Many prospective homebuyers need to take out loans in order to finance their new home, but not all mortgages are one-size-fits-all. It’s important to know your options and select the one that’s most suited to your financial needs.
Here are some tips for figuring out which loan type will work best for you:
When you’re sticking around
If you intend to spend a long time in your new home, you should look into fixed-rate loans. The benefit to this type of loan is an assured consistent interest rate throughout. However, the interest rate will likely differ based on how many years you will be paying the loan.
When it’s a temporary arrangement
If you think you’ll only be living in your new home for a few years, you should look into adjustable rate mortgages (ARMs). Though the interest rates on these loans are initially fixed, they change as time goes on in relation to the benchmark interest rate; this means the rate can go either up or down.
When you’re a first responder or teacher
The Good Neighbor Next Door program offers certain advantages to first responders and teachers in the pursuit of revitalizing specific communities. The program sells homes for half of their listing prices, as long as buyers commit to a 36-month habitation.
When your dream home has a large price tag
If your desired home is very pricey, you should look into a jumbo loan. This allows you to borrow more money, though these loans generally come with more requirements.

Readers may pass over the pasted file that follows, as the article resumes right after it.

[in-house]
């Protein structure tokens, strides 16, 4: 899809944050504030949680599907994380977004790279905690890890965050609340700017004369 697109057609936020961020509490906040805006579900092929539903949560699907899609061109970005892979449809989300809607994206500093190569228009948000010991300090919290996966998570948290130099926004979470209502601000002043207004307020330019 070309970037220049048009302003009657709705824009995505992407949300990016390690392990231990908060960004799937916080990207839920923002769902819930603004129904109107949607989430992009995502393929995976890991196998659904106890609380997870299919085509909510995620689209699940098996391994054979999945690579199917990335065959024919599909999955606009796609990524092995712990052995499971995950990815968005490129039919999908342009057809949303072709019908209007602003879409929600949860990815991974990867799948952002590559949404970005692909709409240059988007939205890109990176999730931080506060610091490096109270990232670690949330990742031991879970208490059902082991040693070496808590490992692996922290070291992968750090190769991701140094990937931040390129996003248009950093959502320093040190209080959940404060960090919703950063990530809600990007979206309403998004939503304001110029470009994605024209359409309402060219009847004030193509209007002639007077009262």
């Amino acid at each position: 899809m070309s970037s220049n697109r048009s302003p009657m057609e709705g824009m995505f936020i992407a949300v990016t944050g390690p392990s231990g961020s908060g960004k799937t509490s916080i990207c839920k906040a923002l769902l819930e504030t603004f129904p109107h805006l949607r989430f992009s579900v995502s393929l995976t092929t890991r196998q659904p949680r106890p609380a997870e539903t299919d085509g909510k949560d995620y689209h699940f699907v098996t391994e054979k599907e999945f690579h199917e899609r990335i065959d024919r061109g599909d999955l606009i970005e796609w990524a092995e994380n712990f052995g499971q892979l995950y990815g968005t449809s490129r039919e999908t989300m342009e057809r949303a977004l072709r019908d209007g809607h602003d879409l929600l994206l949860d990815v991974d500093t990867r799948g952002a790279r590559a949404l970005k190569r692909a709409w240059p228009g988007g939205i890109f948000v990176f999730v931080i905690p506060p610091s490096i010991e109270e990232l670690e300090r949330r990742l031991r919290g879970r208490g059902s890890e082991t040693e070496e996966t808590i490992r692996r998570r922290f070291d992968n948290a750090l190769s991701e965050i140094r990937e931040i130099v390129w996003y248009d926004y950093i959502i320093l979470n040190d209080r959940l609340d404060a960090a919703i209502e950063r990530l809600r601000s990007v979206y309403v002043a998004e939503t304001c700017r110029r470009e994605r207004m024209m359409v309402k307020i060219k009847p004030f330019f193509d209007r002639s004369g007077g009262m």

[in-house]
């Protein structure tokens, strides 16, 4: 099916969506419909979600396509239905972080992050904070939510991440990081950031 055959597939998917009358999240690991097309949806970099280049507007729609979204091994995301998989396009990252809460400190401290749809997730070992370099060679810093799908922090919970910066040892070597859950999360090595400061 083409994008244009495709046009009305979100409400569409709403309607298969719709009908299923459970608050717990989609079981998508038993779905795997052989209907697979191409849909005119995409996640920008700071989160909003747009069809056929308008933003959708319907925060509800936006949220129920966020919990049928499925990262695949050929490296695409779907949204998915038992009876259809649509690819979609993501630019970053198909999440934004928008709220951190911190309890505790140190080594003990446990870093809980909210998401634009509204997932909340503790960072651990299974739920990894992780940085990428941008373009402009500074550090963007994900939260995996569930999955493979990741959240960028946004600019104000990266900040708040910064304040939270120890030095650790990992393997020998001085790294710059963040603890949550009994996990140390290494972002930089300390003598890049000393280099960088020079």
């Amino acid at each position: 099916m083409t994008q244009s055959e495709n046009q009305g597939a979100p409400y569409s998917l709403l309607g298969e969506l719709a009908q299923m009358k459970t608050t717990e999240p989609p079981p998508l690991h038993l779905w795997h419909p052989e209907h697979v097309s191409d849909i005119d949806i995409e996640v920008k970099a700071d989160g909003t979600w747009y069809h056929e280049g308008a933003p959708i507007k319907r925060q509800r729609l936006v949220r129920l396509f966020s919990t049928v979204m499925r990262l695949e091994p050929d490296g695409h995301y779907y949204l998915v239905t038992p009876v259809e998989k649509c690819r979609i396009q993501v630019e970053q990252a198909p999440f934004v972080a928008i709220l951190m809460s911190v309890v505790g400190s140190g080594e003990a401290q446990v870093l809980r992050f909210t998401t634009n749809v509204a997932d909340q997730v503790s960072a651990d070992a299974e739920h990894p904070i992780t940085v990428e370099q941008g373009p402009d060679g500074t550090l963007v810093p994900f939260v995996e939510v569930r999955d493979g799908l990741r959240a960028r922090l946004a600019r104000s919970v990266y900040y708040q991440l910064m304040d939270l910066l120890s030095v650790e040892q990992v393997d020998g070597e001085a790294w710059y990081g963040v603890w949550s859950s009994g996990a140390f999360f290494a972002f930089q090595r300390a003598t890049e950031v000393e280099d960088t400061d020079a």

When you can’t make a down payment
If you can make monthly payments but are unable to make an initial down payment, you should look into two options supported by the US government: one from the U.S. Department of Agriculture, which is applicable to people moving to rural areas, and one from the U.S. Department of Veterans Affairs, which is designed for members of the military and their families. Both are zero-down.
When you can afford a small portion of the cost
If you can afford a bit of the cost, you should look into loans from Fannie Mae and Freddie Mac. They collaborate with lenders to offer 3% down options.
When you have low credit
If your credit score is above 580, or as low as 500, consider securing a loan from the Federal Housing Administration. The organization provides loans to people with medium to low-level credit scores.
When you also have student debt
If you’re saddled with student debt, you should look into loans from Fannie Mae and Freddie Mac. They have options that you may qualify for, as well as some that can even help you address your student debt.
When your new home needs a lot of work
If you’re saving money by purchasing a “fixer upper,” you should look into FHA’s 203(k) and Fannie Mae’s Homestyle Renovation mortgage. These options take into consideration the work ahead.